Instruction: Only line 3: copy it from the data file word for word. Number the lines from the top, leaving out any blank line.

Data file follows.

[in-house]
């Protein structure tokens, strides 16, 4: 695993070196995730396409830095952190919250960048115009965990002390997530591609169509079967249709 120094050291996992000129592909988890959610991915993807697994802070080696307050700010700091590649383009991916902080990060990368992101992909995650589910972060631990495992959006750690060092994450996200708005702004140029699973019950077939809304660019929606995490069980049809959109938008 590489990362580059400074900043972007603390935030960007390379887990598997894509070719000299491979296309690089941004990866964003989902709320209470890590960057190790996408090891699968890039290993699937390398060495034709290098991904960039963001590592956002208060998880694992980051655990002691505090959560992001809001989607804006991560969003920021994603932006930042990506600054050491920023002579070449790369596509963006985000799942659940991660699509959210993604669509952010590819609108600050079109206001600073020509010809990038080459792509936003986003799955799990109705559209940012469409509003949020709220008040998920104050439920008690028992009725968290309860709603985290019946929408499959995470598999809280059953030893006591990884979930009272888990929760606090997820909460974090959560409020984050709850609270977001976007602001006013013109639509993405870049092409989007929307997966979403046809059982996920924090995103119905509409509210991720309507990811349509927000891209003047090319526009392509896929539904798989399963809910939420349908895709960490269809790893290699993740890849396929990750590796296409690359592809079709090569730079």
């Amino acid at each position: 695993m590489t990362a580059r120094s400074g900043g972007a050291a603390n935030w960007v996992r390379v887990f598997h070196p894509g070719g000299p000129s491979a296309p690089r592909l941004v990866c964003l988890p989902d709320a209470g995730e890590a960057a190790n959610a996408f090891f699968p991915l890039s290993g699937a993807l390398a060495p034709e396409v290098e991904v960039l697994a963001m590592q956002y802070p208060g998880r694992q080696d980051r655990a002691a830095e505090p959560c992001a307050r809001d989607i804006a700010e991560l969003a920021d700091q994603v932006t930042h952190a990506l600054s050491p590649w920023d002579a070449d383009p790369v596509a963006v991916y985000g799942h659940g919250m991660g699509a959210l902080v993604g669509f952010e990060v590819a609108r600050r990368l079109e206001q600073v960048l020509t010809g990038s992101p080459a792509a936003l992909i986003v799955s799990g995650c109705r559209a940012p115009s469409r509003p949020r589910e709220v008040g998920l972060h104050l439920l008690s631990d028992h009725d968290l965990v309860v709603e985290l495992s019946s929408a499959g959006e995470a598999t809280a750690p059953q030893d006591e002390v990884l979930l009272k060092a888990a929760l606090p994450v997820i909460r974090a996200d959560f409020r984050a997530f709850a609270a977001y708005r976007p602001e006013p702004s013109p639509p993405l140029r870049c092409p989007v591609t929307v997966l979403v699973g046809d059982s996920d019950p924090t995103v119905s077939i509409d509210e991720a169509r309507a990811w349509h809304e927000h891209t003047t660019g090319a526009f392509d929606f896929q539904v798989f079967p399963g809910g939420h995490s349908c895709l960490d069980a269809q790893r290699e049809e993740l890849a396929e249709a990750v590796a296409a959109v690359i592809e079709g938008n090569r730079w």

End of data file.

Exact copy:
């Amino acid at each position: 695993m590489t990362a580059r120094s400074g900043g972007a050291a603390n935030w960007v996992r390379v887990f598997h070196p894509g070719g000299p000129s491979a296309p690089r592909l941004v990866c964003l988890p989902d709320a209470g995730e890590a960057a190790n959610a996408f090891f699968p991915l890039s290993g699937a993807l390398a060495p034709e396409v290098e991904v960039l697994a963001m590592q956002y802070p208060g998880r694992q080696d980051r655990a002691a830095e505090p959560c992001a307050r809001d989607i804006a700010e991560l969003a920021d700091q994603v932006t930042h952190a990506l600054s050491p590649w920023d002579a070449d383009p790369v596509a963006v991916y985000g799942h659940g919250m991660g699509a959210l902080v993604g669509f952010e990060v590819a609108r600050r990368l079109e206001q600073v960048l020509t010809g990038s992101p080459a792509a936003l992909i986003v799955s799990g995650c109705r559209a940012p115009s469409r509003p949020r589910e709220v008040g998920l972060h104050l439920l008690s631990d028992h009725d968290l965990v309860v709603e985290l495992s019946s929408a499959g959006e995470a598999t809280a750690p059953q030893d006591e002390v990884l979930l009272k060092a888990a929760l606090p994450v997820i909460r974090a996200d959560f409020r984050a997530f709850a609270a977001y708005r976007p602001e006013p702004s013109p639509p993405l140029r870049c092409p989007v591609t929307v997966l979403v699973g046809d059982s996920d019950p924090t995103v119905s077939i509409d509210e991720a169509r309507a990811w349509h809304e927000h891209t003047t660019g090319a526009f392509d929606f896929q539904v798989f079967p399963g809910g939420h995490s349908c895709l960490d069980a269809q790893r290699e049809e993740l890849a396929e249709a990750v590796a296409a959109v690359i592809e079709g938008n090569r730079w």